Habitational name for someone from Pniewy in the district of Poznań, or from any of the many places in Poland named Pniewo.
Habitational name for someone from a place called Podbielsko in Konin voivodeship.
From the article of clothing of the same name worn by priests, possibly denoting a maker of them or perhaps a relative of a clergyman.
This indicates familial origin within either of 2 Lesser Polish villages.
Habitational name from Polinowo in Pila voivodeship or Polinów in Biala Podlaska voivodeship.
Derived from полоска (poloska)
, diminutive of полоса (polosa)
meaning "stripe, strip, streak". This may have been a nickname for a tall and thin person.
POLSKI Polish, Jewish
Nickname for a Polish person, originating in areas of mixed populations.
This indicates familial origin within the Lesser Polish town of Poniatowa.
Occupational name for a church bell-ringer from Ukrainian парамонар (paramonar)
From Ukrainian порох (porokh)
meaning "(gun)powder, dust", used as an occupational name for someone who made or sold gunpowder. A notable bearer is current Ukrainian president Petro
Derived from Russian портняга (portnyaga)
, a colloquial nickname derived from портной (portnoy)
meaning "tailor, clothier".
Denotes a person living in Posavina, an area that is adjacent or near the Sava river in Croatia.
A Russian surname which derives from the word "Потёмка" (Potyomka) meaning "dark". People bearing the name Potemkin rose to prominence in Muscovy from the 16th century onwards.
This indicates familial origin within the Lesser Polish village of Potok, Gmina Szydłów.
This indicates familial origin within either of 3 Greater Polish villages named Potulice.
POZNANSKI Polish, Jewish
Habitational name from the city of Poznan in west-central Poland, or possibly from other places of this name, in Katowice and Siedlce voivodeships.
Derived from the Russian word преображение
(preobrazheniye) meaning "transformation" or "transfiguration."
PRINCIP Bosnian, Serbian
Probably derived from Latin princeps
"leader, initiator, prince", which itself was ultimately derived from primus
"first" and capere
"to take". The surname may thus have originated as a nickname for someone with a princely appearance, or for someone who was the illegitimate offspring of a prince... [more]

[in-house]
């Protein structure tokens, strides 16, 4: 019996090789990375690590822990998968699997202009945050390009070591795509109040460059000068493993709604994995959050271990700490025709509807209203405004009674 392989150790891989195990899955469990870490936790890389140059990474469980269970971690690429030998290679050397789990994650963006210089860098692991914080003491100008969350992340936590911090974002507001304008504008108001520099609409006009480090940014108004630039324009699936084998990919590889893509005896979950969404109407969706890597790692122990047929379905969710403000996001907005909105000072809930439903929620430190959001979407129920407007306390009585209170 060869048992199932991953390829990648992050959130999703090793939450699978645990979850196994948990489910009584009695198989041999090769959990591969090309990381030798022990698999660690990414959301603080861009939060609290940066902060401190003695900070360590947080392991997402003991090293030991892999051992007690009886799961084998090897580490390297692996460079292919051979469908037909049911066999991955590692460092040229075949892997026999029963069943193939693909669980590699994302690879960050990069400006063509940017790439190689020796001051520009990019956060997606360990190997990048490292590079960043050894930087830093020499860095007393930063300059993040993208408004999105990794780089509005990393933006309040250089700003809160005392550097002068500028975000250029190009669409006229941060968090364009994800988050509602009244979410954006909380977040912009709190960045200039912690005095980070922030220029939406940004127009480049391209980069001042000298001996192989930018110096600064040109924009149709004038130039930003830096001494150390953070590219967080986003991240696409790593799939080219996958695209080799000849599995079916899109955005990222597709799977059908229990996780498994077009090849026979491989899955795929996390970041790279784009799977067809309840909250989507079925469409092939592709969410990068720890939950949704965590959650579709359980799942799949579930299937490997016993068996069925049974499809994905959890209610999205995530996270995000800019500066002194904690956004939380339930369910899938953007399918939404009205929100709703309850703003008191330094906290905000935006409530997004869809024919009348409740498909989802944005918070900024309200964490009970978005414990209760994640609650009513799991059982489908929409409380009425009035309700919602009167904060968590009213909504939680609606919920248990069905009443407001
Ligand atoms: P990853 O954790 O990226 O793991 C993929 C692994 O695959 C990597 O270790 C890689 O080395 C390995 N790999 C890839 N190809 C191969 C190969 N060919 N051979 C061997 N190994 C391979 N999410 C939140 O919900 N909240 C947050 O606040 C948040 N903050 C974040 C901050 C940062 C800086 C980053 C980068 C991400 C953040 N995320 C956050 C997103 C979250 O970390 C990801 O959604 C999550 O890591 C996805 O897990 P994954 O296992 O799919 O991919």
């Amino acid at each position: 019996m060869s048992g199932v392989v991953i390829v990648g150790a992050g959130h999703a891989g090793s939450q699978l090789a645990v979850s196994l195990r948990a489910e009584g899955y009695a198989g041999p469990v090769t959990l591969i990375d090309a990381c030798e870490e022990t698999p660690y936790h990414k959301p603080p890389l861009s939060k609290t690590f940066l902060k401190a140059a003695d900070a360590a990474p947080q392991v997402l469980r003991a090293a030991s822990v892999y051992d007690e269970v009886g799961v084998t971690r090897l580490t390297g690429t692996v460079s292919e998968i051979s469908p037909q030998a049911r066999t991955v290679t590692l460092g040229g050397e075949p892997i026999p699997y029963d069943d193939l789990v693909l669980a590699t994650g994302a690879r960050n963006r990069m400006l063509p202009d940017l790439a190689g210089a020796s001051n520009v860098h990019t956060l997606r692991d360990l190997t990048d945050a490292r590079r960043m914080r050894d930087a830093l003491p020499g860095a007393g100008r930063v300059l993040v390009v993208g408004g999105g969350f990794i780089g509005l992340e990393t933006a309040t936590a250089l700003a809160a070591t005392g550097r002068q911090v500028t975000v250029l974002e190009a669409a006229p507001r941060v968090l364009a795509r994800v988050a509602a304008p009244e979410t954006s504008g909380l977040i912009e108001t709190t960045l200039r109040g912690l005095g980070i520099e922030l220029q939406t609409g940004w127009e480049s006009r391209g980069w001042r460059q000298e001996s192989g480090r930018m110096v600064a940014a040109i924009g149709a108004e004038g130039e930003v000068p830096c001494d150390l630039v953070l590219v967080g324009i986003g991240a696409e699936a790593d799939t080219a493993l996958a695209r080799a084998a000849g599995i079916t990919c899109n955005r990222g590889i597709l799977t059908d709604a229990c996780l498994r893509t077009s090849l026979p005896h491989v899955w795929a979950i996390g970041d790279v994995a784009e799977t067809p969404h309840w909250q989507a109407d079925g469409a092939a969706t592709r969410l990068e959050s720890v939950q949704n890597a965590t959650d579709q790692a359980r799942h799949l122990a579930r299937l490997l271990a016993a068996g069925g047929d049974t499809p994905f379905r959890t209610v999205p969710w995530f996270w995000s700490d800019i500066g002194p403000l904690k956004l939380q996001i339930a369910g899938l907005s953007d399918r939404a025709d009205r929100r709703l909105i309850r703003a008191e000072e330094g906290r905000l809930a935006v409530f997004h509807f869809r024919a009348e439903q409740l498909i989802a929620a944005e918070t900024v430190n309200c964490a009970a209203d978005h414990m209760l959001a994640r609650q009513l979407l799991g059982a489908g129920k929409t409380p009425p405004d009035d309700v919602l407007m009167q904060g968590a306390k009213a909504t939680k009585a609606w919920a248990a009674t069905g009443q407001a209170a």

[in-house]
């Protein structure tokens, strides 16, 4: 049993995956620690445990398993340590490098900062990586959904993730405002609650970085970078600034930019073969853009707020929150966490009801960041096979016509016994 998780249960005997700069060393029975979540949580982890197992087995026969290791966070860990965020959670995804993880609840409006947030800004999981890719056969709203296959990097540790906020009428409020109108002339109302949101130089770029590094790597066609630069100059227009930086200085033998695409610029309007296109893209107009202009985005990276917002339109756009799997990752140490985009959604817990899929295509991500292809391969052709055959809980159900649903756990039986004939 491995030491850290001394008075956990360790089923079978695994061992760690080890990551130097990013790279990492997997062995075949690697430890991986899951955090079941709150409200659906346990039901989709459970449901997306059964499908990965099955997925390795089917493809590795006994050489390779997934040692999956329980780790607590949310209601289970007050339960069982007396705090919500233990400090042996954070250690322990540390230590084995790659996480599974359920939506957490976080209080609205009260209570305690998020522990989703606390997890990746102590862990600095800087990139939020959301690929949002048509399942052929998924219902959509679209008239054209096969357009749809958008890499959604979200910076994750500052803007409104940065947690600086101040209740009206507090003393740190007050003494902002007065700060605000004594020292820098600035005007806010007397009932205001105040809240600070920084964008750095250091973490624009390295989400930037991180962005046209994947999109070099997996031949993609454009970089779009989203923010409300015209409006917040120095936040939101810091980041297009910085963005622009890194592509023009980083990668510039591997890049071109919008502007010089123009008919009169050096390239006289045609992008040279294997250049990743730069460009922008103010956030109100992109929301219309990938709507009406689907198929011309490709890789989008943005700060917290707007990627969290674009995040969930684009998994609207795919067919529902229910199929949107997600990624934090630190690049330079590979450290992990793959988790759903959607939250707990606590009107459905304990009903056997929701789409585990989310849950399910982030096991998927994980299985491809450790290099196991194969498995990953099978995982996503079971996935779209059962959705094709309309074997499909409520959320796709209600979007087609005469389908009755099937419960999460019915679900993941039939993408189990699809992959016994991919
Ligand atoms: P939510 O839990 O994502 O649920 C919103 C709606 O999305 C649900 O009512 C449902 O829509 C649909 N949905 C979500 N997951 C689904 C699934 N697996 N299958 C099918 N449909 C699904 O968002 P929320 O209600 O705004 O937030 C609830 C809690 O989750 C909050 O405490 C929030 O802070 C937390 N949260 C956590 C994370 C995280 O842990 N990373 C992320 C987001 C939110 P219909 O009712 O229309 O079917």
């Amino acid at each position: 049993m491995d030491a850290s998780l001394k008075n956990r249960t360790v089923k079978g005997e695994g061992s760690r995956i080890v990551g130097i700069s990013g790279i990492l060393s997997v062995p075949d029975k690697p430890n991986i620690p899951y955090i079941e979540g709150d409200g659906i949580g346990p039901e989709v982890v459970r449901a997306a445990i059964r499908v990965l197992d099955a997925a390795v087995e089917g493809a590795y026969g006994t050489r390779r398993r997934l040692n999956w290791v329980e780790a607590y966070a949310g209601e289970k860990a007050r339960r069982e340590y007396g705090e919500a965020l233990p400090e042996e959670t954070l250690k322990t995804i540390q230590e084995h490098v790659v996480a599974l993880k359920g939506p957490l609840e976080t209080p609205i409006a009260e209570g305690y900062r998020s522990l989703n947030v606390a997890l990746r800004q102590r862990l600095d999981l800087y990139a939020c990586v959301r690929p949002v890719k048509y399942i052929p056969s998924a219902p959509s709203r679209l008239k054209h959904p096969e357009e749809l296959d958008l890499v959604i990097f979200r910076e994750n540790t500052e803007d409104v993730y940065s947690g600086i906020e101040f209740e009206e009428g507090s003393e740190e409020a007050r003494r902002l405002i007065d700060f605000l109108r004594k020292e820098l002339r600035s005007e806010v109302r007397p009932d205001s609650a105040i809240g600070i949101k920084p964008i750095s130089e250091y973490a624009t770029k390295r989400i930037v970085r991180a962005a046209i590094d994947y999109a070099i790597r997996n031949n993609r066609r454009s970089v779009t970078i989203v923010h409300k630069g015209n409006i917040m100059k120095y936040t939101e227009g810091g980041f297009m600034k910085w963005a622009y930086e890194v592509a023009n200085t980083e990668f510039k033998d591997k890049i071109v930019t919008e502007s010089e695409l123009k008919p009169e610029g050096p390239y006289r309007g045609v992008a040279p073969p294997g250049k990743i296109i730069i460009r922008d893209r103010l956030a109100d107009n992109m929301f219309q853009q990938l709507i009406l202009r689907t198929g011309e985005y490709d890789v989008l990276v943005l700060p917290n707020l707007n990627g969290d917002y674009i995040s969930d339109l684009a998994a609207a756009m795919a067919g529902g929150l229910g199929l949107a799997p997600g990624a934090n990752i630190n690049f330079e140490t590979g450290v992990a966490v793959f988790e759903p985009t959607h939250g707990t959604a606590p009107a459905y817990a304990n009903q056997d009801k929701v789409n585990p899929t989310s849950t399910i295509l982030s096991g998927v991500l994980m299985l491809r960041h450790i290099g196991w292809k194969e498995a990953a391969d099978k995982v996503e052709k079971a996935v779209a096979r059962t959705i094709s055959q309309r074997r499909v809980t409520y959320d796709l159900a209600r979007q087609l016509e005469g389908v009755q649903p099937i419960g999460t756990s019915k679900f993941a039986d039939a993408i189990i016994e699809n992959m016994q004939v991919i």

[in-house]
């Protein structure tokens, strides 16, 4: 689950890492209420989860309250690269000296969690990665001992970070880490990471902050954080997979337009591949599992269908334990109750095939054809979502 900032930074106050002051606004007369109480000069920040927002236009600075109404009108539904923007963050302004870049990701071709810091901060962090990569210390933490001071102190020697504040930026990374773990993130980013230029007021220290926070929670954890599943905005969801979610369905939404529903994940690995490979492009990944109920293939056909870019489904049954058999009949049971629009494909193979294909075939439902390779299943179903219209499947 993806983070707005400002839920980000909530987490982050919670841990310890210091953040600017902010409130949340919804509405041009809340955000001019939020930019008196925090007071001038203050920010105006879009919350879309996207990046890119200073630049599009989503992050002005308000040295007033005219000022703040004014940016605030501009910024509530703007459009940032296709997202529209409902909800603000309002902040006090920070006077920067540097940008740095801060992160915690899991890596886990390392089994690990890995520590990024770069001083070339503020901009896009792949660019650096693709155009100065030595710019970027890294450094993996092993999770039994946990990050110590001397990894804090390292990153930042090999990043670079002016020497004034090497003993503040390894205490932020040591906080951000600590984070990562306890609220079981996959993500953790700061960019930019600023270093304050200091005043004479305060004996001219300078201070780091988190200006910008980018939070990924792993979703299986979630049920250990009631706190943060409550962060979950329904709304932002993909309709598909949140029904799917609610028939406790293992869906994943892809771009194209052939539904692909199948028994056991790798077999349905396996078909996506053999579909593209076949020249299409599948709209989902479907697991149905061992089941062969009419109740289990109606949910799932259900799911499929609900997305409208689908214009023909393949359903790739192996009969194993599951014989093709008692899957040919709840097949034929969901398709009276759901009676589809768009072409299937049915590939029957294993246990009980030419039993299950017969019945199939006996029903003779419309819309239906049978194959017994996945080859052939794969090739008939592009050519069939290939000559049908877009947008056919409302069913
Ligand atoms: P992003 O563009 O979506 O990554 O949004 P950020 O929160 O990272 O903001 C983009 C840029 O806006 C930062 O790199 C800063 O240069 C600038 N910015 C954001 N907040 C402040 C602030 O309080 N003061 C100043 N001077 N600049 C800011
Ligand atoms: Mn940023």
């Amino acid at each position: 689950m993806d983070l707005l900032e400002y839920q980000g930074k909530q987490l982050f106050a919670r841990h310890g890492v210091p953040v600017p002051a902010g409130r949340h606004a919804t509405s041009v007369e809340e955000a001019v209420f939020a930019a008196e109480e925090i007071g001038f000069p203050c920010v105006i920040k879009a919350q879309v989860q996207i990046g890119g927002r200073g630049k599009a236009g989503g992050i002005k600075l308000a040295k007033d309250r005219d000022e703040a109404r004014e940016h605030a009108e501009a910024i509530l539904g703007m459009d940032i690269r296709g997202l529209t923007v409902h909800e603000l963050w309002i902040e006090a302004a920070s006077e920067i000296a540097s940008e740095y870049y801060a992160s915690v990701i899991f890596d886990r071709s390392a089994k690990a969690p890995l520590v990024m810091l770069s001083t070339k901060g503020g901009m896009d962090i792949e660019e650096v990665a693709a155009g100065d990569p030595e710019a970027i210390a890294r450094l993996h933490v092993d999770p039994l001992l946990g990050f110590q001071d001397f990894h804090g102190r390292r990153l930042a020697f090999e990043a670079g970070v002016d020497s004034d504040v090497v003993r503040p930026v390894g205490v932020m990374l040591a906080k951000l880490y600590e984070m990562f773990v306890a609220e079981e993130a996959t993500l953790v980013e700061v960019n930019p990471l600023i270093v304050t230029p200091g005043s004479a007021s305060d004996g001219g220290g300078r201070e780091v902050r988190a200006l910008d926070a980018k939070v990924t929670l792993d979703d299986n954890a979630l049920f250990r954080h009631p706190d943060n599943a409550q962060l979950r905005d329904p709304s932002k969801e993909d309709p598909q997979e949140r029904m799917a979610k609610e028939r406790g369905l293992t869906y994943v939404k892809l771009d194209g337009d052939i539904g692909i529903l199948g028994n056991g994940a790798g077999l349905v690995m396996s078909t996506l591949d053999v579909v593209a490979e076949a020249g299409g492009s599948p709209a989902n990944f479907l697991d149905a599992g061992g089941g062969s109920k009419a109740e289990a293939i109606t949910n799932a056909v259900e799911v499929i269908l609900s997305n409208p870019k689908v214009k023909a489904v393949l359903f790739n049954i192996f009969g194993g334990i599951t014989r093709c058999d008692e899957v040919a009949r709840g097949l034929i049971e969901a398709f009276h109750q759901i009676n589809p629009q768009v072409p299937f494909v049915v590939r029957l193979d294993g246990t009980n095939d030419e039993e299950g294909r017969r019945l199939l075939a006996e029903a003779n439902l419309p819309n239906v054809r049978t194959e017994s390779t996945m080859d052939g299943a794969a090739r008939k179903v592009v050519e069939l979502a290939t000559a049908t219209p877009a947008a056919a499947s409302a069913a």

Polish in origin with history in America since at least the early 1900s
The meaning of prorok is prophet. It was the maiden name of my maternal grandmother. It is not a common name. Her family was from the southeastern part of Poland.
This indicates familial origin within either of 2 Greater Polish villages in Gmina Ceków-Kolonia: Przespolew Pański or Przespolew Kościelny.
A derivative of 'Przybyla
', ‘new arrival’, ‘foundling’, with the addition of the surname suffix -ski.
A name given to a small, birdlike individual, meaning literally "little bird".
Originally Pudivitr, or Pudivitrova(female only). V was switched to W when the family came to the U.S., though there are both names in the U.S.
From the nickname Pugach
which is probably derived from Ukrainian пугач (pugach)
meaning "owl". Following this etymology, the nickname was most likely given to someone who was wise or sensible (attributing to the owl as a symbol of wisdom).
PUHAR Serbian (Modern, Rare)
The last name of the contestant Mirjana Puhar from America's Next Top Model, who originally was born in Serbia. She died on February 24, 2015, aged 19 in Charlotte, North Carolina.
Polish (Pułaski): habitational name for someone from the Pulazie in Łomża Voivodeship.
It indicates familial origin within the eponymous Lesser Polish city.
PUNTAR Slovene, Croatian
Derived from a 19th century phrase that denoted someone who supported the unification of the Kingdoms of Croatia and Dalmatia within Austria-Hungary.
This indicates familial origin within either of 3 Masovian villages: Purzyce, Purzyce-Rozwory, or Purzyce-Trojany.
Derived from Russian пушка (pushka)
meaning "gun, cannon". A notable bearer was ALEXANDER
Pushkin (1799-1837), a Russian poet and writer.
Habitational name for someone living near or on a pušča
, which is Slovene for "uncultivated land" or "wasteland".
This indicates familial origin within the Lesser Polish village of Rabsztyn.